Approximately 1-5% of cats in the US develop asthma. This can be a tricky condition to navigate for pet owners as it is not commonly diagnosed and treatment might seem daunting. In this post, our Laguna Beach veterinarians explain what asthma looks like in cats and how owners can treat it.
How do you know if your cat has asthma?
Coughing and wheezing are often the first signs that your cat is struggling to breathe and may be having an asthma attack.
During a full-blown asthma attack, you should be able to see your cat's sides heaving in and out dramatically and mucus escaping their mouth or nose. Needless to say, an attack can cause great stress in you and your kitty.
Other common signs of an asthma attack in cats are:
- Rapid breathing
- Difficulty breathing, or increased effort to breathe
- Open mouth breathing
- Persistent coughing or gagging
- Increased swallowing
- Frothy mucus while coughing
- Overall weakness
- Body hunched close to the ground with neck extended forward
- Gurgling sounds from throat
- Blue lips and gums
If you notice that your cat is having difficulties breathing, it's time to call your vet!
If your cat is snoring or breathing loudly when resting it doesn't necessarily mean that they are suffering from asthma, however if you are concerned about your cat's breathing it is always best to err on the side of caution and contact your vet for further advice.
What triggers asthma in cats?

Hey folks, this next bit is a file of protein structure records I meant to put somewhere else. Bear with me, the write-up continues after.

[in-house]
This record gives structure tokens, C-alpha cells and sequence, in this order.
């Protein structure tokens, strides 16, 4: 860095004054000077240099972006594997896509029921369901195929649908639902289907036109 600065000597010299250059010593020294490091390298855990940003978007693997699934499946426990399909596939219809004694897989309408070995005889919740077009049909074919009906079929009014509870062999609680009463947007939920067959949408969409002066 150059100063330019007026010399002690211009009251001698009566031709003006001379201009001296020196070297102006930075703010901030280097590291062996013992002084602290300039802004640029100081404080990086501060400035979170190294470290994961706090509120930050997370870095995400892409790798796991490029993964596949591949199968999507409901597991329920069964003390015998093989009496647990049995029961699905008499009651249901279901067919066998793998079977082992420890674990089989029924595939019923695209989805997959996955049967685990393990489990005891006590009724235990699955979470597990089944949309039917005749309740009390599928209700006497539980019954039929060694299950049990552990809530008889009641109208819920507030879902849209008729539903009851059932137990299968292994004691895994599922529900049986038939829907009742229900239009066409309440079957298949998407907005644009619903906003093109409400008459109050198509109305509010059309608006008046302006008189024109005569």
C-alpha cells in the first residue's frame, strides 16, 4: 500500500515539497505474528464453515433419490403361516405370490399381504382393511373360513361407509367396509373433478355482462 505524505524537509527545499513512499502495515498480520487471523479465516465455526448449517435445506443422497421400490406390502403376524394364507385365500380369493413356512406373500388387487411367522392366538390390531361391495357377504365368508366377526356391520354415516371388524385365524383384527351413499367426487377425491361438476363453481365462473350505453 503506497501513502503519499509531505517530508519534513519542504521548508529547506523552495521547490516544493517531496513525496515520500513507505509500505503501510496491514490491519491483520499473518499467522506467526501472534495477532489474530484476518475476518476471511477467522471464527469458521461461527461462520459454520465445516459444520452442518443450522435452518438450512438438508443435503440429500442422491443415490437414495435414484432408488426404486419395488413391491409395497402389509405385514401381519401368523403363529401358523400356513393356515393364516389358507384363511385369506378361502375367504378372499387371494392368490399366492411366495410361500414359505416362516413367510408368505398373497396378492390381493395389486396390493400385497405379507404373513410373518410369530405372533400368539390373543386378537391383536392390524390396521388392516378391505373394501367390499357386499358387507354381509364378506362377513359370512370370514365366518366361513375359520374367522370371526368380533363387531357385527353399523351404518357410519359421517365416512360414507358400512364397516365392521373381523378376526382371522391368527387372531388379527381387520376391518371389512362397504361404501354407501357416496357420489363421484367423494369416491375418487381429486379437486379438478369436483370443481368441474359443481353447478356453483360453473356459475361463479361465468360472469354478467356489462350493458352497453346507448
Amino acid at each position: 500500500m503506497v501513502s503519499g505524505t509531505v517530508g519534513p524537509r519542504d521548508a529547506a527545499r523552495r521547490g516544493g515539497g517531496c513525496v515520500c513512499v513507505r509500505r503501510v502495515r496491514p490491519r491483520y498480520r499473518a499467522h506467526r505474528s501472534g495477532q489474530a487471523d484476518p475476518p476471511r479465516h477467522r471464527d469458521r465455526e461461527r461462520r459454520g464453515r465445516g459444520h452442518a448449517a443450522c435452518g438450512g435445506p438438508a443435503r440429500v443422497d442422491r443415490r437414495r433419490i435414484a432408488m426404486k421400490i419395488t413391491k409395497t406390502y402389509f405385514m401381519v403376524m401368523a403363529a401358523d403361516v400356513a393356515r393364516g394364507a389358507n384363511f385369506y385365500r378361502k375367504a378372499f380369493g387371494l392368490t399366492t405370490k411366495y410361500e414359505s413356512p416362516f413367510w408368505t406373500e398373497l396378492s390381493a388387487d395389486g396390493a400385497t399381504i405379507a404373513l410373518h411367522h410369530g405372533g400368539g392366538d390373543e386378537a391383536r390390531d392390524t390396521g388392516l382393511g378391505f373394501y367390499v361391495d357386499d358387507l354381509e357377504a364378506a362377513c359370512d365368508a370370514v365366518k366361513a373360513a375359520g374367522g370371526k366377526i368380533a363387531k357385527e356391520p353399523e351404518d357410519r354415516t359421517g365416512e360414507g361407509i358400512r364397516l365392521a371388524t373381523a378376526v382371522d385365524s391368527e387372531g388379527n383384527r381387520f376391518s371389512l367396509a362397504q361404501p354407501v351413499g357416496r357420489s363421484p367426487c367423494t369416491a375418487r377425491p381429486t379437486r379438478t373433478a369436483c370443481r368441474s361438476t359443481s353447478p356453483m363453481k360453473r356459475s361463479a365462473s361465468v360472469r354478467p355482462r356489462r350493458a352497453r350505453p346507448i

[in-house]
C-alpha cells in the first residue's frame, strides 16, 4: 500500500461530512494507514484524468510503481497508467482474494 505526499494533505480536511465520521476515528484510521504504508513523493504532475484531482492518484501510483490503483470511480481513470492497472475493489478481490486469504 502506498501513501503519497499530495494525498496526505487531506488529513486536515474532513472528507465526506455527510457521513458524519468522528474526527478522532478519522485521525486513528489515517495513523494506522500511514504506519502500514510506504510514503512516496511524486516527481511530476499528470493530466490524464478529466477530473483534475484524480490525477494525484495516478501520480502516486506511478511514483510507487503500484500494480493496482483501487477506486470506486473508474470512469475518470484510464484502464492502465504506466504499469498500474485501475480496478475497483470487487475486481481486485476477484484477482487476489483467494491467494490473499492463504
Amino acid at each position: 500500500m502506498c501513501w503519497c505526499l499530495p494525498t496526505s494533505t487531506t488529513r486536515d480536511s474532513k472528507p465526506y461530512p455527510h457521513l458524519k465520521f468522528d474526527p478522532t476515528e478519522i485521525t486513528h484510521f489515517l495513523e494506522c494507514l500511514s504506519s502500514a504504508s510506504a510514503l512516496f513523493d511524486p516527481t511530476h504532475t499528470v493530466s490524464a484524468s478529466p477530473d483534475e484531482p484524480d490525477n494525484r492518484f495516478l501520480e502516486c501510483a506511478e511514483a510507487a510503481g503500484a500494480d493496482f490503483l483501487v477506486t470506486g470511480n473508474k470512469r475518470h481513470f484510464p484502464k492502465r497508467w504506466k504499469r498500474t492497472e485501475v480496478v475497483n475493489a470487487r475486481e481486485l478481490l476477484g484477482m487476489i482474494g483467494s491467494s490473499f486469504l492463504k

An asthma attack is often brought on by an allergy or stress. Some of the most common allergens to trigger asthma attacks in cats include:
- Dust mites
- Home cleaning products
- Cigarette smoke
- Cat litter dust
- Pet food
A number of underlying conditions may also contribute to the severity of your cat's asthma attack including obesity, parasites, a pre-existing heart condition, genetic predisposition, or pneumonia.
What can I give my cat for asthma?
If your cat is diagnosed with asthma, treatment may include corticosteroids prescribed by your vet to reduce inflammation in your cat's lungs, and possibly a bronchodilator to help dilate your cat's airways. These drugs may be prescribed in the form of an injectable, oral medication or as an inhaler. While your vet may prescribe a corticosteroid medication only as treatment for your cat's asthma, bronchodilators are not generally used on their own since they do not treat the inflammation that causes the asthma attacks.
What is the life expectancy of a cat with asthma?
Unfortunately, if your cat has asthma it won't go away. Asthma in cats is an incurable and often progressive condition, meaning that cats with asthma are likely to experience occasional flare-ups that can vary in intensity from mild to life-threatening.
That said, the condition is manageable with the right care and medication. By carefully monitoring your cats respiratory effort, watching for coughing, and intervening with medication when needed, you can help your asthmatic cats live a happy life for years to come.
What should I feed my cat with asthma?
If you're concerned about your cat's food triggering asthma attacks, consult your veterinarian on appropriate things to feed them. Your cat's feeding schedule and the height of their bowl can also be important factors in helping your asthmatic kitty.